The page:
Film sets are not all action, you’ll spend lots of time waiting around. Here’s my top 5 tips for making use of that down time.
- Crew Portraits – As I first discussed in TT 11, just about everyone on a film set will want some photographic record of where they have spent the majority of their waking hours for the period of the show. Your photos of crew members at work are a great memento for their loved ones and a great addition to their online presence. Your generosity with capturing and sharing great crew portraits will win you favours on set and recommendations for future shows.
- Character shots – I love a good character shot and more importantly so do publicists, producers and actors. The beauty of these images is that you can capture great images while not being on a dressed set. Actors often spend a lot of time at the ready for shooting and will often gladly pose for character shots if only to fill in time. The best thing about shooting character portraits while actors are not in the thick of filming is that you will get the time to work intimately with the actor that you rarely get while they’re in position between and after a take.
- Editing/Reviewing your work – Having a laptop with you on set is a great way to be productive during the long slow setup times or when the crew is shooting another angle on a scene you’ve already covered. I’m often in a quiet corner doing quick selections on my stills to minimise the work I have to do at night after the crew have wrapped for the day.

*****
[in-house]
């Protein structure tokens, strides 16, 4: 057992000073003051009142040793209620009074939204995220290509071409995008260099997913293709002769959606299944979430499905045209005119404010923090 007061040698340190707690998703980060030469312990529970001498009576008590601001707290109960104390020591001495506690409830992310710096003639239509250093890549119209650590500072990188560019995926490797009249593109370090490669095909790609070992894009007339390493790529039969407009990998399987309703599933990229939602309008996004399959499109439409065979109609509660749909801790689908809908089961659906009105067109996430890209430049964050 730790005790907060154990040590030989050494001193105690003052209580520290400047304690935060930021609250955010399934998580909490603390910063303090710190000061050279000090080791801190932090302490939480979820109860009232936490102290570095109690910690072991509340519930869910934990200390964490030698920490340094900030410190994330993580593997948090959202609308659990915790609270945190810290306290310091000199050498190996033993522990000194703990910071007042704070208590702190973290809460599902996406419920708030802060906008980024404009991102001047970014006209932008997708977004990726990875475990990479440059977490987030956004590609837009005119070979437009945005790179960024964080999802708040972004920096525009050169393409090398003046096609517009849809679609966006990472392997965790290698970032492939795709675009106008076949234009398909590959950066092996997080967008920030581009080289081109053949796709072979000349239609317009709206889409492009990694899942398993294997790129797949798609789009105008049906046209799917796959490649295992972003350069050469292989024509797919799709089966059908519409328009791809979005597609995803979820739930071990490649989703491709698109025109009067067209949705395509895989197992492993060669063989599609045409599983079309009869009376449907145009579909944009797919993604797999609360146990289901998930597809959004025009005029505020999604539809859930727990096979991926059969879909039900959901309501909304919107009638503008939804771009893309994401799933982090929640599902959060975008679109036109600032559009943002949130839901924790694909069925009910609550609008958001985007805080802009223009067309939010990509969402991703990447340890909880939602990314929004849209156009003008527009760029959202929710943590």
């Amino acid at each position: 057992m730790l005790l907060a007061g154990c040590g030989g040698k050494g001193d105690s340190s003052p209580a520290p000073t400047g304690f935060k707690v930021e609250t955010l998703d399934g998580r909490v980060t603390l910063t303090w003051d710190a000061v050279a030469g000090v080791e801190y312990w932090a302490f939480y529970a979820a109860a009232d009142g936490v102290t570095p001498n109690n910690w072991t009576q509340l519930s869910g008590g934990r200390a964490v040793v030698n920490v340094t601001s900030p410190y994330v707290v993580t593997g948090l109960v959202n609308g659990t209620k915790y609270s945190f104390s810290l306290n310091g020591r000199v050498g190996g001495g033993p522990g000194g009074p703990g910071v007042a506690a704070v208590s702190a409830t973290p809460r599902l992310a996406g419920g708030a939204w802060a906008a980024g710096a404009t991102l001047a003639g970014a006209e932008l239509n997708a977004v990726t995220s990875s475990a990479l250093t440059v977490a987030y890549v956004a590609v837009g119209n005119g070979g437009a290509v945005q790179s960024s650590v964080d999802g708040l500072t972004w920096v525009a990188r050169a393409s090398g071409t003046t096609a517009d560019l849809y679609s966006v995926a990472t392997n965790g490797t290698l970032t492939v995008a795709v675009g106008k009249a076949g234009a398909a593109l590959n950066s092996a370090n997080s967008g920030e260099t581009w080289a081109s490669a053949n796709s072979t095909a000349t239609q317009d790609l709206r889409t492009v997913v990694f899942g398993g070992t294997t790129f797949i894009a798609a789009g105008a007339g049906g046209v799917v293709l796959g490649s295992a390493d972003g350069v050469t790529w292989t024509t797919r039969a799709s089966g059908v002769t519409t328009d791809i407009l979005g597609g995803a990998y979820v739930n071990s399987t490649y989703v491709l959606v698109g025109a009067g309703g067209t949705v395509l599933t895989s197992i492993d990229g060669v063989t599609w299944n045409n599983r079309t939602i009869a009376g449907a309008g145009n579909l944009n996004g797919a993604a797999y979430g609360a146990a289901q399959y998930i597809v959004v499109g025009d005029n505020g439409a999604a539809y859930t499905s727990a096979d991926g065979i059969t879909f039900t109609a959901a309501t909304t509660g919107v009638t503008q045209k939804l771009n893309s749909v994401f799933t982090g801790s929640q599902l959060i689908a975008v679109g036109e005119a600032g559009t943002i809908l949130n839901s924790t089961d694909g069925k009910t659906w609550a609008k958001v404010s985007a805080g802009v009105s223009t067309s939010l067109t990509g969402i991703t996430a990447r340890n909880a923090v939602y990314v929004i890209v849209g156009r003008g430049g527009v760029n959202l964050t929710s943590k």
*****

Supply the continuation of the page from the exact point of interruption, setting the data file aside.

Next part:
- Planning/Negotiating – If you’ve read your script (which you should have) and kept an eye on your call sheets (head to TT 06 for a refresh on why call sheets are awesome) advance schedule you’ll have an idea of what scenes are coming up. If the upcoming scenes are important to your planned publicity shots then negotiating with the powers that be (Producers/First ADs) is a great way to improve your chances to capture them.
- Networking – I’ve discussed the importance of networking before (TT 12 Getting work as a stills photographer) the waiting around you do on set can be very social. Its a great opportunity to get to know other up and coming film makers with common aspirations and maybe even score a job or a referral for a job on a forthcoming project. Remember – networking is not just about how others can help you – reciprocity is the key. Read this great professional networking article (via monster.typepad.com).
I absolutely love hearing from other photographers and film crew who are reading my blog. If you’ve got a topic you think I should cover or a suggestion or a recommended resource, please drop me a line angus at production-stills.co.uk. If you like the blog share it with your friends and colleagues!